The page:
Each space-time event 40 includes a status 60 (Completion). The number of times an event has been triggered is maintained, along with the corresponding dates and times. This information distinguishes events just entered into the system from old events, and may be useful for the user to filter information and also for the trigger type logic. The date and time the event was created or modified is also maintained.
The user configures the notification rules 62 of the space-time event 40 to notify the user: a) the first time all of its conditions are satisfied; b) each time all of its conditions are satisfied; or c) never.
The space-time event 40 can include associated notes 66. A note 66 is useful to leave a long reminder for a future visit. The note 66 can be text, audio, image and/or video.
The user can create, remove, and modify all space-time events 40 directly from the mobile device 12.
The user can create a “thumbtack on the map,” or location marker at the user's current location with minimal user interaction (this is particularly useful to remember where you left your car). This action creates a space-time event 40 with a space condition 46, a reasonable default radius 50, and no trigger for notification in the notification rules 62. Uses for an event 40 with only a space condition 46 include helping to remember where a vehicle was parked in an airport or other large parking space, and also to leave location specific notes 66 as useful reminders for future visits. More complex events can be created by completing the space-time event 40 description 44. An event 40 must have at least one of: description 44, space condition 46, time condition 56. All other event information is optional.
Space conditions 46 can be entered: a) Automatically using the current location+a reasonable default radius 50 that the user can override and modify; b) Resolved from an address or range of addresses (postal code)+a reasonable default radius (perhaps based on building density) that the user can override and modify; c) Selected on a map (including radius), or d) Selected from known locations or location sets (presented in a way to minimize effort—perhaps ordered by favorites, most frequently used, most recently used, proximity to current location, and/or some combination of these). Known locations will include a default radius. The user can override a default radius 50 with a few predefined alternate values or with a manually specified radius.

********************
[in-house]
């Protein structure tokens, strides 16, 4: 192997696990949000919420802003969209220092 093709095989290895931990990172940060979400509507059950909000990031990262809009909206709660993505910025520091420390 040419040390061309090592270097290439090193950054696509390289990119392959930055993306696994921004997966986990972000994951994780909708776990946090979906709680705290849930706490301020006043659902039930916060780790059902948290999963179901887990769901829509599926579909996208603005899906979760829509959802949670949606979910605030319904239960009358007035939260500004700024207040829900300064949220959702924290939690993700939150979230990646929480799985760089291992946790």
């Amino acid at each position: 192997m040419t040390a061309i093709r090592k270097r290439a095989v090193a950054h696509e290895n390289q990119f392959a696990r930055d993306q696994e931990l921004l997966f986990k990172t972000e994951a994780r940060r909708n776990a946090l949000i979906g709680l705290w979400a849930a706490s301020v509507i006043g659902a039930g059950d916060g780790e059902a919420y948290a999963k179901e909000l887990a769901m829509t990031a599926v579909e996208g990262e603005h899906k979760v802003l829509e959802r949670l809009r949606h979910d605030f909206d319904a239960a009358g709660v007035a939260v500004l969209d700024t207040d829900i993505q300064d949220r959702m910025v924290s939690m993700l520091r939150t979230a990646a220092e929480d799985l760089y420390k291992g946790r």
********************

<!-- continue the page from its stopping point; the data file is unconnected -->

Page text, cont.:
An event 40 can be modified either directly when its conditions are met and the user is notified, or indirectly by first searching for the event. Events 40 can be sorted by name, proximity, date entered, date last triggered, time condition, and filtered by: a) Freeform text (in description, address, or notes); b) Proximity to a given location (specify location as address or using a map). The relative age of locations on a map will be indicated (i.e. brighter=newer, darker=older). c) Date entered; d) Date triggered; e) Time condition (an interval). Once an event is located, any of its details can be modified or the event itself can be removed. If the conditions of an event are modified, the event is considered a new event for the purposes of the trigger type “the first time all the conditions are met.”
The user will be notified as soon as all of the space conditions 46 and time conditions 56 of an event 40 are satisfied. Notification methods include optional audible prompts, vibration, and visual details about the space-time event 40. An event 40 with no trigger, such as a location marker where you left your car in the parking lot, will only generate passive visual messages when its conditions are satisfied. Events with triggers may also generate audible prompts or vibration when their conditions are satisfied. The desired notification rules 62 (audible, silent, display only) can be set by the user and remain in effect for all future notifications until changed. When an event's conditions are met, the user can (easily): a) Silence/Acknowledge.; b) Postpone. (Postponing an event will notify the user again after either a user specified reasonable time duration (e.g. 15 minutes) or when the conditions are about to change from true to false, whichever occurs first); c) Do nothing; d) Change the event's trigger type (fire the next time, always, never); e) Delete; or f) Edit or view further event details (notes, last trigger, etc.)
Unnecessary notifications are avoided to prevent false alarms, by using hysteresis around space conditions 46 and/or a minimum time or distance between successive notifications. The velocity of the user and precision of location measurements may also be used to determine if space conditions 46 are satisfied. Velocity and precision is important to accommodate both travel by foot and travel by vehicle. A region around the user that includes a predicted path over a short time period will be considered. If any part of the region around the user overlaps with any part of the region defined in a space condition, the space condition 46 is satisfied. When event notifications occur at the same time (all conditions are met for more than one event), the most recent event is shown to the user with an indication that multiple events occurred.